If you ride out of Manhattan, beyond the stores up by 207th Street that sell live ducks and chickens, and cross the Broadway Bridge at the top of the island's rim, and head northwest along the neat houses that punctuate the roads to Van Cortlandt Park; and go through the park and hang a crucial looey at West Gun Hill Road (if you go right here, you will inevitably wedge yourself into fuming Bronx street traffic—a lesson I learned the hard way one 90-degree morning); I say, if you follow this route, you will attain the Mosholu-Pelham Greenway, which would be a glorious bike path, if not for the pointed bumps that crop up in the weather-wracked pavement and threaten to bite through delicate tires and into an inner tube that you definitely do not want to go through the ordeal of changing again, no matter how manly it made you feel that time.


So there I was, following this route on a ride to City Island, and, there, up ahead, 20 yards off (this took place on a breezy Tuesday morning), I spied a grandmotherly woman walking side by side with a man who looked to be 19 years old. They occupied the space meant for pedestrians as well as the lane of equal size marked for bicyclists. Scrupulously sticking with my always-in-the-wrong policy, I refused to bother them with the call of, "On your left!" I could not ring a hated bicycle bell because I did not have a hated bicycle bell.

My plan was to maneuver briefly into the grass. On their left. I would slip past. It even struck me that the grandmotherly woman might say to herself something like, "Ah, what a kind bicyclist that man was, so unlike the cheap assholes who act as if they own the road."

So I was thinking highly of myself as I exited the paved pathway at 10 or 12 miles per hour. But hidden in the weeds was a dip. More than a dip. Call it a hole. About two feet deep. The front tire went in and something scientific happened that I still cannot piece together but I believe the Cannondale and I went into the air, six or seven feet above the stringy green blades, and we were upside down as we sailed in silence. After completing the kind of full flip that I have never been able to talk my body into pulling off even after jumping off a high-dive, I saw ground coming at me.


My thoughts were clear in those not unpleasant milliseconds as I searched out a course of action. But there was no time to do anything to avoid the crash. It seemed to be my hands themselves, rather than my brain, that decided to release the bike as we began our descent.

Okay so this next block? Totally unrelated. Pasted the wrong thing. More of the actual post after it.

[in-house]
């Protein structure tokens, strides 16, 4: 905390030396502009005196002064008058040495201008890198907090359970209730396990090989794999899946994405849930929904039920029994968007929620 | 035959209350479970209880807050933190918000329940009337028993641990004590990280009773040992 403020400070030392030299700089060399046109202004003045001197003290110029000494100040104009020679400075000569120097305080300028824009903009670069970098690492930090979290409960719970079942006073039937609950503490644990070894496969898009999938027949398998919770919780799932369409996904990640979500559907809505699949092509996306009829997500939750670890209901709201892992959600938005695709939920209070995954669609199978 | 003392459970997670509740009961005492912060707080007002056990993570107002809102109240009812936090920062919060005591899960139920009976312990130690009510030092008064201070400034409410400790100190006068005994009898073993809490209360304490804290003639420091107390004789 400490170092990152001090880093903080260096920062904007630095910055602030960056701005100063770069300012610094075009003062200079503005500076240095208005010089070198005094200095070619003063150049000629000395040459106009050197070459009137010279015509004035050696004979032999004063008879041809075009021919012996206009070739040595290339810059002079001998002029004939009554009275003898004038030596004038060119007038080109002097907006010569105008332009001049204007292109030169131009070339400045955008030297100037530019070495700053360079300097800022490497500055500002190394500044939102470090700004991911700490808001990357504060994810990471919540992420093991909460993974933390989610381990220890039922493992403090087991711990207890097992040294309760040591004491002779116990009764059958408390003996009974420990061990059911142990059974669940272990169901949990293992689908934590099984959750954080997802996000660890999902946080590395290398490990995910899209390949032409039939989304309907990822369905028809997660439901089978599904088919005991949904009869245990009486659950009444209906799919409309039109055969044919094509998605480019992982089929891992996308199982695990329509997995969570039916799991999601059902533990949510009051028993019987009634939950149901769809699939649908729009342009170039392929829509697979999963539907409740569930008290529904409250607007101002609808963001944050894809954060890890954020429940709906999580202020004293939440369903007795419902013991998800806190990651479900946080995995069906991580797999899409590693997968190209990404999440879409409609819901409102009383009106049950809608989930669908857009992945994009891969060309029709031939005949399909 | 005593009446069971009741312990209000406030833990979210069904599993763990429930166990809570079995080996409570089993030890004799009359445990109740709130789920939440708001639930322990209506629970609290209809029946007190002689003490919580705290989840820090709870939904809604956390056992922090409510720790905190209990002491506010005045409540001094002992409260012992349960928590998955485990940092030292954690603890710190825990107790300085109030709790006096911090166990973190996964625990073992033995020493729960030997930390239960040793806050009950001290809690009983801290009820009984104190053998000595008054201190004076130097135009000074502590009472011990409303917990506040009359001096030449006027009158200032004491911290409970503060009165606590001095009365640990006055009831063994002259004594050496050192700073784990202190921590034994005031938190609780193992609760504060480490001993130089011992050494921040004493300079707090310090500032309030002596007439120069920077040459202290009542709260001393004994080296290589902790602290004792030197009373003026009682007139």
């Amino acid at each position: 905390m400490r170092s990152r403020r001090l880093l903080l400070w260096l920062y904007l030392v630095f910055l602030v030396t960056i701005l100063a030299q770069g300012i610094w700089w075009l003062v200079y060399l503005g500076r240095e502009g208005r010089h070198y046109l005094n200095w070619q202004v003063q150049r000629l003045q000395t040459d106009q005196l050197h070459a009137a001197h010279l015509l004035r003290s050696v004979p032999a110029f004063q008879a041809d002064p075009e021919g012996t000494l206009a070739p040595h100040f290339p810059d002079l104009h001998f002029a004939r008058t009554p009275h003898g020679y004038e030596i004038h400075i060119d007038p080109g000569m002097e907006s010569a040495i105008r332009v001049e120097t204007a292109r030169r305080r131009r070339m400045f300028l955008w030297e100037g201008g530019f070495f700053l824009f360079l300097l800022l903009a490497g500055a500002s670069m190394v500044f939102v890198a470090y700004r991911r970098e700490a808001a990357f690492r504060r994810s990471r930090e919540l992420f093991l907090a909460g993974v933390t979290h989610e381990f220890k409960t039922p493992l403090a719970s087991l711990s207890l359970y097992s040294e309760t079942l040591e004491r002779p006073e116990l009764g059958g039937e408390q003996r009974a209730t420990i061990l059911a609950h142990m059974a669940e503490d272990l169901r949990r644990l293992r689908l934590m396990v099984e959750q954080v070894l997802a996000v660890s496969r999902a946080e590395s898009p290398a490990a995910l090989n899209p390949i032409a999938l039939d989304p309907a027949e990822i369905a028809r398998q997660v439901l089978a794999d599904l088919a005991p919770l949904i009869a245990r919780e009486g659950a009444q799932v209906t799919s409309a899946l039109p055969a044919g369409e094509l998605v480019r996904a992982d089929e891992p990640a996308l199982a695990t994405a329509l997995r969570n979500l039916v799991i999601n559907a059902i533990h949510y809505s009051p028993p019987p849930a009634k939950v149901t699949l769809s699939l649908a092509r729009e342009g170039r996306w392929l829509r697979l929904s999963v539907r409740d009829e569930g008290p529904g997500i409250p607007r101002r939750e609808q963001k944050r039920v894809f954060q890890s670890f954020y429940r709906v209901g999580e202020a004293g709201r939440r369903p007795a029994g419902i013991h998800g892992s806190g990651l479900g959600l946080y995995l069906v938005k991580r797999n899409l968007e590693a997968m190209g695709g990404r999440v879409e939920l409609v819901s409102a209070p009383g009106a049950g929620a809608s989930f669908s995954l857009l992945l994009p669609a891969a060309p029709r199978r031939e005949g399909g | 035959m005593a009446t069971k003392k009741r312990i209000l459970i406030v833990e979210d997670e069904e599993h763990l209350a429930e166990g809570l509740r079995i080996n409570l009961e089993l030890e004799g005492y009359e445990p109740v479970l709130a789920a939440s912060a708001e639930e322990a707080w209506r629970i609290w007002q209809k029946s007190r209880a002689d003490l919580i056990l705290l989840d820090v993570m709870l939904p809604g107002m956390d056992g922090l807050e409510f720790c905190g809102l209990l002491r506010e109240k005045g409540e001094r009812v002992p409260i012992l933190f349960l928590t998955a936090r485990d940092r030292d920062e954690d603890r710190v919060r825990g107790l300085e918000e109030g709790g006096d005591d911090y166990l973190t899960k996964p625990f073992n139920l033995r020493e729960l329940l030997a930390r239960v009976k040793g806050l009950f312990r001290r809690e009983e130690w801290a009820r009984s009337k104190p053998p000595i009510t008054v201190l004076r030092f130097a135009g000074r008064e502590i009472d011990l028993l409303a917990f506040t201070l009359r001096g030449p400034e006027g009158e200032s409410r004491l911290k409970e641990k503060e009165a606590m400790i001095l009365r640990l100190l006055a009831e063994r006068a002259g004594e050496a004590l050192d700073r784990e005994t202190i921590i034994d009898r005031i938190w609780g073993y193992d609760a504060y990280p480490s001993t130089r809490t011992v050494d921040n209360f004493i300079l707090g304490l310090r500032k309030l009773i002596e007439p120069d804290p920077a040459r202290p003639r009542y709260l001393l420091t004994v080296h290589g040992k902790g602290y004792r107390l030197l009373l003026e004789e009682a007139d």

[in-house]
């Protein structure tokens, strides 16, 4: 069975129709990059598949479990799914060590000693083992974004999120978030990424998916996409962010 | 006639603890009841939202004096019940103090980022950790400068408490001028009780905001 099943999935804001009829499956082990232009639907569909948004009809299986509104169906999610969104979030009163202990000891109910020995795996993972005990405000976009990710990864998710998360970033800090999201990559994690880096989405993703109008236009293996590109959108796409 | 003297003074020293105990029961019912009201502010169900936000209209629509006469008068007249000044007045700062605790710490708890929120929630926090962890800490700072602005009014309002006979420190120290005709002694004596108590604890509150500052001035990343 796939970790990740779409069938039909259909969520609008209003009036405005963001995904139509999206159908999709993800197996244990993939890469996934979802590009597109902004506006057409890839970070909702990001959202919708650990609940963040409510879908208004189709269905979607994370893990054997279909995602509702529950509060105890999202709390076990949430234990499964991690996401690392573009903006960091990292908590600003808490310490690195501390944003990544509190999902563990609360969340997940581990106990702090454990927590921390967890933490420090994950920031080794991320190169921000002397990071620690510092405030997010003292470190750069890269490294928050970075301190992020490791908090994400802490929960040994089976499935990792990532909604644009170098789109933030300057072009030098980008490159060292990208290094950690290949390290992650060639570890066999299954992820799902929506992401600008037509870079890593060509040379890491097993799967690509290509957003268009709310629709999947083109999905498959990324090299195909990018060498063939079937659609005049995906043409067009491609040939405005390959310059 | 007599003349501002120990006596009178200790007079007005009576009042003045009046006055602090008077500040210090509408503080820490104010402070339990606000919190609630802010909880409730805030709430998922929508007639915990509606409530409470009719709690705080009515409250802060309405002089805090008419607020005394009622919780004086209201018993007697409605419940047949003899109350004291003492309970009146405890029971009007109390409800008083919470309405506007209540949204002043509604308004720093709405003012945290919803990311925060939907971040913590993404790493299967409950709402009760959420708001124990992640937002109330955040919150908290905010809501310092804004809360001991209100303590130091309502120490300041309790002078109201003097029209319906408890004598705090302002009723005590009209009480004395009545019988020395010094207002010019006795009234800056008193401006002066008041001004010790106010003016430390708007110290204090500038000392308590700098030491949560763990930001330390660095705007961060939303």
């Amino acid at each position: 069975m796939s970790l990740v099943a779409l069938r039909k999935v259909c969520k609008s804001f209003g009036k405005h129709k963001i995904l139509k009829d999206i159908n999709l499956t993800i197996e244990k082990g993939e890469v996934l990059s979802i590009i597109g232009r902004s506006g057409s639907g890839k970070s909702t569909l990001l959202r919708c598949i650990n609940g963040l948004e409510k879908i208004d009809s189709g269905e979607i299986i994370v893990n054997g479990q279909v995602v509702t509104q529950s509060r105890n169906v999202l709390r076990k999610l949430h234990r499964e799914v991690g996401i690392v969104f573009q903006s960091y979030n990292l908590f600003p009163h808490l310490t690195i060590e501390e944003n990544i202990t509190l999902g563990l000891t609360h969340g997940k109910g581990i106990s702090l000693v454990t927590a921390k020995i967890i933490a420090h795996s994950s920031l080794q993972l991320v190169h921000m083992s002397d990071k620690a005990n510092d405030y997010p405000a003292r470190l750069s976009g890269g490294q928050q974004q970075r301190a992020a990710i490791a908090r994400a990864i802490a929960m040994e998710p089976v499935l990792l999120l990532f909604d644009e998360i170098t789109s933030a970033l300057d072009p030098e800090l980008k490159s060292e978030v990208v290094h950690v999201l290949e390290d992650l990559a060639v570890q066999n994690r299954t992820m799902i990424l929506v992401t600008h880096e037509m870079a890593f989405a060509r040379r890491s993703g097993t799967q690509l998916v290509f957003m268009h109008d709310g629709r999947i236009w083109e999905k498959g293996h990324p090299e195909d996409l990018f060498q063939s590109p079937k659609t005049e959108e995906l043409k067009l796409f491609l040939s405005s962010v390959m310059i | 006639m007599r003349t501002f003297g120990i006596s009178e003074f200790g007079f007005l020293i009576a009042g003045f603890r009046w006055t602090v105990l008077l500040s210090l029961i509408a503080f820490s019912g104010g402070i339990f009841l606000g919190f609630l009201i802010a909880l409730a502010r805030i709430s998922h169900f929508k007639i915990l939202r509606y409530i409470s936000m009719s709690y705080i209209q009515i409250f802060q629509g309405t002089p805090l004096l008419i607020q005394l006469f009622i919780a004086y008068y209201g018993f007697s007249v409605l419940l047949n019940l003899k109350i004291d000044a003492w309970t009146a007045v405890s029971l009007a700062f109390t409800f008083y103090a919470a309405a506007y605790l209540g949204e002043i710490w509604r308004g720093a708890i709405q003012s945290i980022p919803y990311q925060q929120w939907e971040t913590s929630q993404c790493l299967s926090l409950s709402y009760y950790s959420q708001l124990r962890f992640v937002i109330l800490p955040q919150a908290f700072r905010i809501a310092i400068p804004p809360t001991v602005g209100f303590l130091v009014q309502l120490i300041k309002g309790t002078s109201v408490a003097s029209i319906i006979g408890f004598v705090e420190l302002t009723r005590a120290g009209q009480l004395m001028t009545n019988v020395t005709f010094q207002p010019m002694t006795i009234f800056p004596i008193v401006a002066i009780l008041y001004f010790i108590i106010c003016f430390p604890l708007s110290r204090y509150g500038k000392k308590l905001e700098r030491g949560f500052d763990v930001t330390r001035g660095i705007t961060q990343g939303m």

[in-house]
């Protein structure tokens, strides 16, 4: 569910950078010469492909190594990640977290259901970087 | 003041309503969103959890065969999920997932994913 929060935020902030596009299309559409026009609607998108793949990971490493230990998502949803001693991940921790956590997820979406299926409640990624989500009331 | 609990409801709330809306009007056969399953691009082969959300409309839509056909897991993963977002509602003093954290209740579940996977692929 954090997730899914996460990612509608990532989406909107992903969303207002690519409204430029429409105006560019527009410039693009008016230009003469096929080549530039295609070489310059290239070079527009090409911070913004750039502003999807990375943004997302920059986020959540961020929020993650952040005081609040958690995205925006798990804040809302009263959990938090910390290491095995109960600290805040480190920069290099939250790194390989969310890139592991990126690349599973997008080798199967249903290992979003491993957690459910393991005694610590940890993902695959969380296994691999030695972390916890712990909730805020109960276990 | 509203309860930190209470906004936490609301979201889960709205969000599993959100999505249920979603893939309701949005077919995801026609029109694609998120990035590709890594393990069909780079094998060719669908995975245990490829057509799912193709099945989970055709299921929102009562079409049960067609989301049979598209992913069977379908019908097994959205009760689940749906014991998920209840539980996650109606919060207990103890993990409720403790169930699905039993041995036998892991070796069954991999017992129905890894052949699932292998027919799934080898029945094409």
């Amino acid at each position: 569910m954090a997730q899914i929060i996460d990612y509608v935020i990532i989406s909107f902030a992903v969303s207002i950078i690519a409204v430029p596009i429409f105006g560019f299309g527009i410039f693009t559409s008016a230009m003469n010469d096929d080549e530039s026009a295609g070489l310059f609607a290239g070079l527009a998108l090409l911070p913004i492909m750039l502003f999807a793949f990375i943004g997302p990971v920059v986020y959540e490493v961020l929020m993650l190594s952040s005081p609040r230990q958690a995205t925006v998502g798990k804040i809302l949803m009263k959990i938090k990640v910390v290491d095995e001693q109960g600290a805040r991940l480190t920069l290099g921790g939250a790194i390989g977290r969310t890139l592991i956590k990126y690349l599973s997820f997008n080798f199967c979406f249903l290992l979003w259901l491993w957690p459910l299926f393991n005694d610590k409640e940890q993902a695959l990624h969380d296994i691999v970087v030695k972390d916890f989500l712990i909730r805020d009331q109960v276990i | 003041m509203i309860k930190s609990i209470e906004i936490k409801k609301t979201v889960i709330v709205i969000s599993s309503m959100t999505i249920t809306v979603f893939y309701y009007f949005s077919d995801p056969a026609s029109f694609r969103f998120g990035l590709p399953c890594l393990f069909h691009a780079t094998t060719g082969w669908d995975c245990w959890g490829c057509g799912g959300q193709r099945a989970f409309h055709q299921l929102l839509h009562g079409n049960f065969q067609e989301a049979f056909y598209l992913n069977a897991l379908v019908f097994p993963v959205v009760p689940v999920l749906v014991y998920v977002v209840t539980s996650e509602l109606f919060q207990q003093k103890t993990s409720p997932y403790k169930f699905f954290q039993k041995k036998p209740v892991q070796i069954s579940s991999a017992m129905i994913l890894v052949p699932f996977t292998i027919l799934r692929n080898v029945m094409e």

I met the ground with my hands, my knees, my chin, and, most of all, or so it seemed, my forehead—all at the same instant, as if to pound into my brain the chapter on gravity that I had skipped in high school physics. I was wearing a bike helmet but my head hit the ground in places where the helmet did not come into play (my forehead and chin—looking back, I think I probably didn't have the chinstrap pulled tight enough).


The bike was now a few yards away from my body. I stayed down.

My first thought, or feeling, upon getting up off the ground, was anger at myself and my idiotic policy, seasoned with a dash of pissed-offness at the dopes who had been hogging the lumpy pathway. I heard the whooshing Blue Velvet sound effect as I tried to shake off the crash, there along the Mosholu.

"You all right?"

I turned around. Next to the grandmotherly lady and the 19-year-old man I saw a woman who held a leash connected to a teacup poodle. Where had she come from?


"Do you need us to call someone?"

She meant an ambulance. Still I did not, would not, speak. And that's what's wrong with people like me, who imagine they are doing others a service by holding their tongues or scorning the bicycle bell in their—futile! misguided!—attempt to opt out of the urban scrum of talk and noise and annoyance. New York is not a quiet town. You have to ring the bell. You have to say something.

"Yeah, I'm fine."

I picked my bike out of the grass. Chain still in place. I unzipped the back pocket of my baggy Champion shorts. Checked the time. Later than I had supposed. I pointed the front tire back to Manhattan, away from the mysteries of City Island, and rode the woozy homeward miles with the flaws in my policy exposed. (I did not yet sense my concussed brain pushing against the insides my skull, as I would the next morning.)


With each turn of the pedals, I found myself further from the tribes of pedestrians and drivers and nearer to the gang of "on-your-left" assholes. I was becoming one of them. But please kill me if you see me in spandex.

Jim Windolf is a Vanity Fair contributing editor and a columnist for Capital New York.

Art by Jim Cooke